As you move further along, you should use the same language and tones that the dealership uses. See if you feel comfortable adopting their voice. Also, take note of how long they use automated emails. If they still use automated messaging to communicate with you past the first stage, they don’t put much effort into recruiting new employees. Personalised messaging is a sign of a thoughtful and detail-oriented company.


How the dealership handles rejections also says a lot about their culture. If they give you a considerate message and leave the door open for a future opportunity, it’s a good idea to maintain correspondence with them. Don’t burn your bridges!


3. Talk to Other Sources


Before you make your final choice, try to get in touch with employees, customers or anyone who has associated with the dealership in the past. Third-party opinions take your personal biases out of the equation and allow you to make a more informed decision.


You should also read company reviews on job boards and see if anything stands out. You can get great insight into the work environment, co-workers, management and other influential factors.


Reviews are valuable resources, but some of them might not paint the dealership in an accurate light. A recently fired employee might leave a negative review because they’re upset, or a customer might give the dealership a poor rating because they had a bad day.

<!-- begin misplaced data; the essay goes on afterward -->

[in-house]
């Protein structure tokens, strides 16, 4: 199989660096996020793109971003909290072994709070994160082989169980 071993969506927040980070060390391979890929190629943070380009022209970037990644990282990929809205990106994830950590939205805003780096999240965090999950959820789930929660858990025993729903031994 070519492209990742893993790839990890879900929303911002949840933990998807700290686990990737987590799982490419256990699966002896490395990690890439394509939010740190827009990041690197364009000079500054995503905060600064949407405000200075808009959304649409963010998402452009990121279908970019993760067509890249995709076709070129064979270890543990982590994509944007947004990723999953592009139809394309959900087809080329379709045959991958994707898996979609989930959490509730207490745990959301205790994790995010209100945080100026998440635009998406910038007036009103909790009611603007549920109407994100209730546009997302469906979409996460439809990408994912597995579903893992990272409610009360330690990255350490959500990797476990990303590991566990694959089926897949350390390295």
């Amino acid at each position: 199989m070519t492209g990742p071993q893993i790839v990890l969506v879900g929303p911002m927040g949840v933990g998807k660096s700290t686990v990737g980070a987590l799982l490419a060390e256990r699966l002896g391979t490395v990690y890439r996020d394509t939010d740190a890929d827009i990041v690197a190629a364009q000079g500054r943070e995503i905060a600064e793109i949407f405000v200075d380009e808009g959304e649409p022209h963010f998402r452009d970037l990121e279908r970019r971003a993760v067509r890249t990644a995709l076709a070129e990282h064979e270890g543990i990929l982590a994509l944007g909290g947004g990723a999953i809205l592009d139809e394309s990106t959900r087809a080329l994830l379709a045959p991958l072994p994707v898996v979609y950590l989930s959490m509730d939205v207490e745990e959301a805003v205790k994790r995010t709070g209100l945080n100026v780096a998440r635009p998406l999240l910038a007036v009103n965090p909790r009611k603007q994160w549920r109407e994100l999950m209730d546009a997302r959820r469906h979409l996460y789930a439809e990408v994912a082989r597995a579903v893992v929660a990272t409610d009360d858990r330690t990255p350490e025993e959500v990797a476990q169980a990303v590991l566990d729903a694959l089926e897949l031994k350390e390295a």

On the flip side, some desperate companies create fake accounts to leave five-star reviews and generic comments about how great the company is. Keep a reasonable level of scepticism and try to weed out these fake reviews, whether positive or negative.


4. Inspect the Dealership’s Conditions


Word of mouth and online reviews only carry so much credibility, so the best thing you can do is get a first-hand account of the dealership’s environment. Take a stroll around the property and observe the scene.


Start with the basic working conditions. Do all the cars look new and display-worthy for customers? Are the signs and decorations up-to-date? Are the facilities clean and functional? These factors can significantly impact your ability to do your job well.